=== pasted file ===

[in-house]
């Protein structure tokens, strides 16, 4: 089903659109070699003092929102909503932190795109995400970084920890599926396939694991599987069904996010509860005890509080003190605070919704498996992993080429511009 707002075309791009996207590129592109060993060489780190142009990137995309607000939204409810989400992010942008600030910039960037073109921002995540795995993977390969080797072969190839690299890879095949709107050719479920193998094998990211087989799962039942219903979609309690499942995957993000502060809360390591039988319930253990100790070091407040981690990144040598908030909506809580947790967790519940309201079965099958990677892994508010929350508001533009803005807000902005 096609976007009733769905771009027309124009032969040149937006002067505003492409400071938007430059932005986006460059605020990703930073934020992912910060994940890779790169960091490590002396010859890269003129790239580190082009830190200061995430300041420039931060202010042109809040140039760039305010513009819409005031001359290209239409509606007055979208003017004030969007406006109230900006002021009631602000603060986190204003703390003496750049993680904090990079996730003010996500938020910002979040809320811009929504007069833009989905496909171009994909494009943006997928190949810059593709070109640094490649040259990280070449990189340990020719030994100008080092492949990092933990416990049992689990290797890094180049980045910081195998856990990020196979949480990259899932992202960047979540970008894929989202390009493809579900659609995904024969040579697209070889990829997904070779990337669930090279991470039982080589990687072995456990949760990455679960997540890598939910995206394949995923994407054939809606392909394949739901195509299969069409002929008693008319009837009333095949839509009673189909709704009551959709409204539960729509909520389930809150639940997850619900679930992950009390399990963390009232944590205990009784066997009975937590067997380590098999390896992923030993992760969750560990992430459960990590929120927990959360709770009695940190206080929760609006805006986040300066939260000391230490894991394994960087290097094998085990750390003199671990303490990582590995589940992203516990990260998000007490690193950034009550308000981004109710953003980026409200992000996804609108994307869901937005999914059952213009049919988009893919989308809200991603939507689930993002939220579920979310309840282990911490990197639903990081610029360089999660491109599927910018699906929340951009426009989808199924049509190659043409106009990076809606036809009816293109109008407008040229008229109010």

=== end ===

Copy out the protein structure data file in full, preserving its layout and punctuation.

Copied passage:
[in-house]
């Protein structure tokens, strides 16, 4: 089903659109070699003092929102909503932190795109995400970084920890599926396939694991599987069904996010509860005890509080003190605070919704498996992993080429511009 707002075309791009996207590129592109060993060489780190142009990137995309607000939204409810989400992010942008600030910039960037073109921002995540795995993977390969080797072969190839690299890879095949709107050719479920193998094998990211087989799962039942219903979609309690499942995957993000502060809360390591039988319930253990100790070091407040981690990144040598908030909506809580947790967790519940309201079965099958990677892994508010929350508001533009803005807000902005 096609976007009733769905771009027309124009032969040149937006002067505003492409400071938007430059932005986006460059605020990703930073934020992912910060994940890779790169960091490590002396010859890269003129790239580190082009830190200061995430300041420039931060202010042109809040140039760039305010513009819409005031001359290209239409509606007055979208003017004030969007406006109230900006002021009631602000603060986190204003703390003496750049993680904090990079996730003010996500938020910002979040809320811009929504007069833009989905496909171009994909494009943006997928190949810059593709070109640094490649040259990280070449990189340990020719030994100008080092492949990092933990416990049992689990290797890094180049980045910081195998856990990020196979949480990259899932992202960047979540970008894929989202390009493809579900659609995904024969040579697209070889990829997904070779990337669930090279991470039982080589990687072995456990949760990455679960997540890598939910995206394949995923994407054939809606392909394949739901195509299969069409002929008693008319009837009333095949839509009673189909709704009551959709409204539960729509909520389930809150639940997850619900679930992950009390399990963390009232944590205990009784066997009975937590067997380590098999390896992923030993992760969750560990992430459960990590929120927990959360709770009695940190206080929760609006805006986040300066939260000391230490894991394994960087290097094998085990750390003199671990303490990582590995589940992203516990990260998000007490690193950034009550308000981004109710953003980026409200992000996804609108994307869901937005999914059952213009049919988009893919989308809200991603939507689930993002939220579920979310309840282990911490990197639903990081610029360089999660491109599927910018699906929340951009426009989808199924049509190659043409106009990076809606036809009816293109109008407008040229008229109010």